- the act or fact of appearing, as to the eye or mind or before the public: the unannounced appearance of dinner guests; the last appearance of Caruso in Aïda; her first appearance at a stockholders' meeting.
- the state, condition, manner, or style in which a person or object appears; outward look or aspect: a table of antique appearance; a man of noble appearance.
- outward show or seeming; semblance: to avoid the appearance of coveting an honor.
- Law. the coming into court of either party to a suit or action.
- appearances, outward impressions, indications, or circumstances: By all appearances, he enjoyed himself.
- Philosophy. the sensory, or phenomenal, aspect of existence to an observer.
- Archaic. an apparition.
- keep up appearances, to maintain a public impression of decorum, prosperity, etc., despite reverses, unfavorable conditions, etc.: They tried to keep up appearances after losing all their money.
- make an appearance, to come; arrive: He didn't make an appearance until after midnight.
- put in an appearance, to attend a gathering or meeting, especially for a very short time: The author put in an appearance at the cocktail party on her way to dinner.
Origin of appearance
SynonymsSee more synonyms on Thesaurus.com
Examples from the Web for appearances
He seemed by all appearances perfectly happy to let the Republicans control the state senate.Mario Cuomo: An OK Governor, but a Far Better Person
January 2, 2015
He knows he was lucky that way; but also that appearances can be deceptive.This Fashion World Darling Is Homeless
December 2, 2014
Joe Biden was there to ‘kiss the ring,’ while John McCain boasted of a record 101 appearances.Kissy-Face The Nation: Washington’s Power Elite Smooch Bob Schieffer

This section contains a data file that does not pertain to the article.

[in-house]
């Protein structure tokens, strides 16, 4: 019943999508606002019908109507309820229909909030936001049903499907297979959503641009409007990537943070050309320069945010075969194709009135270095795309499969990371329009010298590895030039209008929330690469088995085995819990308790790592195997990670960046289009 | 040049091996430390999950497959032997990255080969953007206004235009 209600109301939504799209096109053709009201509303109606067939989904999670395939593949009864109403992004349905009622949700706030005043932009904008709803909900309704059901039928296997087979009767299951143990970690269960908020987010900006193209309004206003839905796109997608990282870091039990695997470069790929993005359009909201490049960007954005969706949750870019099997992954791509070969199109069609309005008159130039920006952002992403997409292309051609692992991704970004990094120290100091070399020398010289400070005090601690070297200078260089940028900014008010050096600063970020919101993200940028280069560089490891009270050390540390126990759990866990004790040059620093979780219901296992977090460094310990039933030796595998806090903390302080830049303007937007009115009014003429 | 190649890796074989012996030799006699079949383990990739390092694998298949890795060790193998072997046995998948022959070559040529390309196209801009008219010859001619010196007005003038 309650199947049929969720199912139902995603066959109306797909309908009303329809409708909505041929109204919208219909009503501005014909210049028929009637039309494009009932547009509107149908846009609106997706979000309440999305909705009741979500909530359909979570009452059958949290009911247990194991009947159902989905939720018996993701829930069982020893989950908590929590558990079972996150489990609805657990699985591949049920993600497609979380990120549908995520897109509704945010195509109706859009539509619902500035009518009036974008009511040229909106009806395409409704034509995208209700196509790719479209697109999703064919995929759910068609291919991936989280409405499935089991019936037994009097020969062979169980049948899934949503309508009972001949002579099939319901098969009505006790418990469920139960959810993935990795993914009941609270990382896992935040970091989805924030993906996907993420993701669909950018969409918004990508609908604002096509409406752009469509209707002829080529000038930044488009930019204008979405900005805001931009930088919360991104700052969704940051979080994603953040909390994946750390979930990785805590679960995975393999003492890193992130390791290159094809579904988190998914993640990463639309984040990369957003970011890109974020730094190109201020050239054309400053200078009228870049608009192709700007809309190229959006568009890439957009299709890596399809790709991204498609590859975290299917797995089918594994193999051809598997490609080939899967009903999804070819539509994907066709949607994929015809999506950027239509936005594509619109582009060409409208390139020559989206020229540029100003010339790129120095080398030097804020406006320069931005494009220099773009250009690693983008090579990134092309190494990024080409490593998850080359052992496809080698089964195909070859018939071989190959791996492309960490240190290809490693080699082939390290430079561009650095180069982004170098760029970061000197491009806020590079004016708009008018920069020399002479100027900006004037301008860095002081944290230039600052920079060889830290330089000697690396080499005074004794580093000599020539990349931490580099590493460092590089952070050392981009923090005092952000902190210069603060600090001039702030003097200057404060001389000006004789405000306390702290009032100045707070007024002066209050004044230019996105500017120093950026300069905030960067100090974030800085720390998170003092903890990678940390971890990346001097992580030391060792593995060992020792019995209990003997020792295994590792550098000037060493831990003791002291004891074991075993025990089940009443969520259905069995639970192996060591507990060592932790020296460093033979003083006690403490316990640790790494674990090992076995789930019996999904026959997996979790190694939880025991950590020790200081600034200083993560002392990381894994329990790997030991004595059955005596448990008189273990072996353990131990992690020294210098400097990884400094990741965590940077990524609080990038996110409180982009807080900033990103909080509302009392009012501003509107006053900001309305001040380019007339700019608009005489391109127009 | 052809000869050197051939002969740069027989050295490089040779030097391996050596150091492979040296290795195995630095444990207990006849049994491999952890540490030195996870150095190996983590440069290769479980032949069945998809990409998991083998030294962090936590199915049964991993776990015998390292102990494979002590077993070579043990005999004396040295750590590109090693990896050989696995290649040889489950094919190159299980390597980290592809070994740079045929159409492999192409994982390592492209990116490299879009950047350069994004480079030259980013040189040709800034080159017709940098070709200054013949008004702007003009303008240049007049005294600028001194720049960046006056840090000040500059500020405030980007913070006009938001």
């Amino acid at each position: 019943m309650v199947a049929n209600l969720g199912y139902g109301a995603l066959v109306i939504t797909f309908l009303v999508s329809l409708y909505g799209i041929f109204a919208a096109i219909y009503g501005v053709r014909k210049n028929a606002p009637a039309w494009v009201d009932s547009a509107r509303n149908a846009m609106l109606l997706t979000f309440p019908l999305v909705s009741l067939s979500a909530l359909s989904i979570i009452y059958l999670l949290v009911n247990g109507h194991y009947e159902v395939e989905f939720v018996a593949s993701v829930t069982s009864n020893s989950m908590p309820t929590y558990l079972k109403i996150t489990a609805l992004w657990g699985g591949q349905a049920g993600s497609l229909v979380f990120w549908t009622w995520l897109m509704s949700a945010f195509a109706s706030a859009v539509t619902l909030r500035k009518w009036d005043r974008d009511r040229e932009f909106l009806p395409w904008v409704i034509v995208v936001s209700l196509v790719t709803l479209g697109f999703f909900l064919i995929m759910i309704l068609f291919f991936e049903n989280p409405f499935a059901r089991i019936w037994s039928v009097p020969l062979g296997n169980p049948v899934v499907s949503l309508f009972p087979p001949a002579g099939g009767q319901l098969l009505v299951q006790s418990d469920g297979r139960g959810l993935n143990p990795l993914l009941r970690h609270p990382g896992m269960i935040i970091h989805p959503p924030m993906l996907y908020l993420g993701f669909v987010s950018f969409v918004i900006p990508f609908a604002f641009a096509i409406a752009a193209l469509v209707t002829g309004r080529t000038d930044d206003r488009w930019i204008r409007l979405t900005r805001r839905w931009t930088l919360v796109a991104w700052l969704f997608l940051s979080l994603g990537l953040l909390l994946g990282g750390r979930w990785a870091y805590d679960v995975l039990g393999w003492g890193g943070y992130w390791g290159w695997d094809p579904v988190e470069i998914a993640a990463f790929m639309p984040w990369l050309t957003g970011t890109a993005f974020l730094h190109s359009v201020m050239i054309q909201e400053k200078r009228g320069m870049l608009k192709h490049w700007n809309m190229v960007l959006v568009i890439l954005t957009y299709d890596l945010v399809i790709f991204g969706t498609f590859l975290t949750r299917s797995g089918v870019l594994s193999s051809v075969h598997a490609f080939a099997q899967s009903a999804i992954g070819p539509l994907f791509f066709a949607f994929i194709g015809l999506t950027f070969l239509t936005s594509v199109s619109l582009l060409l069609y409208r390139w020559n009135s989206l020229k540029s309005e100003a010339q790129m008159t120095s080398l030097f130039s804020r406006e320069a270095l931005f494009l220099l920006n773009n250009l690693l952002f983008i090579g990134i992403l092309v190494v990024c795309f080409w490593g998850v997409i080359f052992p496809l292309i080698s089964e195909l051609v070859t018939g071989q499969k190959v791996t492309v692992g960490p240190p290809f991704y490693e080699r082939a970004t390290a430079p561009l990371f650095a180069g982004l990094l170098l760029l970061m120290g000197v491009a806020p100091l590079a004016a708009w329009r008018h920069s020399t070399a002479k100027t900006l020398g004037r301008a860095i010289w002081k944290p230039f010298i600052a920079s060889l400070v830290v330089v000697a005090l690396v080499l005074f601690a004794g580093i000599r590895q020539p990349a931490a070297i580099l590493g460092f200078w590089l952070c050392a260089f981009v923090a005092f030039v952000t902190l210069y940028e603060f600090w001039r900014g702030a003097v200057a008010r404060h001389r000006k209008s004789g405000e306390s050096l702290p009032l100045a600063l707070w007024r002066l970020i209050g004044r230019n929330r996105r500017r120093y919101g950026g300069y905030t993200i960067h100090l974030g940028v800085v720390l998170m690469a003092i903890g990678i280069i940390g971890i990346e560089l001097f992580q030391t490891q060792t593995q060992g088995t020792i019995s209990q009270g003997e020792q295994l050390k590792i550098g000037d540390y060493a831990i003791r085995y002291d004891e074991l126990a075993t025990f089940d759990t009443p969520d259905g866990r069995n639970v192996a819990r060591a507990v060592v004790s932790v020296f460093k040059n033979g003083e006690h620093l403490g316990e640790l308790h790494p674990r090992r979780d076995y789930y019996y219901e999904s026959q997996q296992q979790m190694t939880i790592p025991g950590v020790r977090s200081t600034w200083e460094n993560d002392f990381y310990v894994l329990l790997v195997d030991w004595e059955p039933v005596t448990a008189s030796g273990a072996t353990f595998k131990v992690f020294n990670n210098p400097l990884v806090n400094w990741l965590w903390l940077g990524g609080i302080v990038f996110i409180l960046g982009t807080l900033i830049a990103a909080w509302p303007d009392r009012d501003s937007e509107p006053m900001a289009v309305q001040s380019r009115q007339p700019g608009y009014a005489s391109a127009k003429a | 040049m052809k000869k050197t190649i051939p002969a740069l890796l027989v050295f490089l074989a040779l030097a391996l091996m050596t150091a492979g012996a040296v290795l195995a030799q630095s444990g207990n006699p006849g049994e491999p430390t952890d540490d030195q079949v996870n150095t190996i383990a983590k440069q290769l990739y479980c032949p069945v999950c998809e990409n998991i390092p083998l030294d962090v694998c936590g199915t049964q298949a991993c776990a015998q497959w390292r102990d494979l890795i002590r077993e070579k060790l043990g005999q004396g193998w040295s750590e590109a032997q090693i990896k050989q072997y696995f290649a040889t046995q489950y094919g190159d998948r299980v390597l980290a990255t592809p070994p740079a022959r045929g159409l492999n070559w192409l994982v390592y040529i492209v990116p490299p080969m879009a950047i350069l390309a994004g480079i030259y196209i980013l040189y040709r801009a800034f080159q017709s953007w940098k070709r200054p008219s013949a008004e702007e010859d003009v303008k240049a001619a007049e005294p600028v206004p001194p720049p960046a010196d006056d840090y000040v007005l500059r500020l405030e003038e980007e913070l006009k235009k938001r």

November 18, 2014
Conservative columnist Reihan Salam suggested that GOP-backed minimum wage discussions might be feints for appearances only.To Make Their Victory Durable, the GOP Must Fix the Minimum Wage
November 6, 2014
He makes no appearances—no debates, no town halls—and nobody seems to care!Bill Maher: Yes, I Can Generalize About Muslims
October 16, 2014
She clung to appearances with a tenacity that nothing could shake.The Raid From Beausejour; And How The Carter Boys Lifted The Mortgage
Charles G. D. Roberts
This is a sort of economy having all the appearances and some of the advantages of prudence.The Secret Agent
Yet, I warn you, appearances are deceitful; he is always drunker than he looks.In the Valley
I will confess that although probabilities are for it, appearances are against it.Miracles of Our Lord
How could he have allowed himself to be deceived by appearances on entering?The Three Cities Trilogy, Complete
- the act or an instance of appearing, as to the eye, before the public, etc
- the outward or visible aspect of a person or thingher appearance was stunning; it has the appearance of powdered graphite
- an outward show; pretencehe gave an appearance of working hard
- (often plural) one of the outward signs or indications by which a person or thing is assessedfirst appearances are deceptive
- the formal attendance in court of a party in an action
- formal notice that a party or his legal representative intends to maintain or contest the issueto enter an appearance
- the outward or phenomenal manifestation of things
- the world as revealed by the senses, as opposed to its real natureCompare reality (def. 4)
- keep up appearances to maintain the public impression of wellbeing or normality
- put in an appearance or make an appearance to come or attend briefly, as out of politeness
- to all appearances to the extent that can easily be judged; apparently
Word Origin and History for appearances
late 14c., "visible state or form, figure; mere show," from Anglo-French apparaunce, Old French aparance "appearance, display, pomp" (13c.), from Latin apparentia, abstract noun from aparentem, past participle of apparere (see appear). Meaning "semblance" is recorded from early 15c.; that of "action of coming into view" is mid-15c. Phrase keep up appearances attested from 1760 (save appearances in same sense is 1711).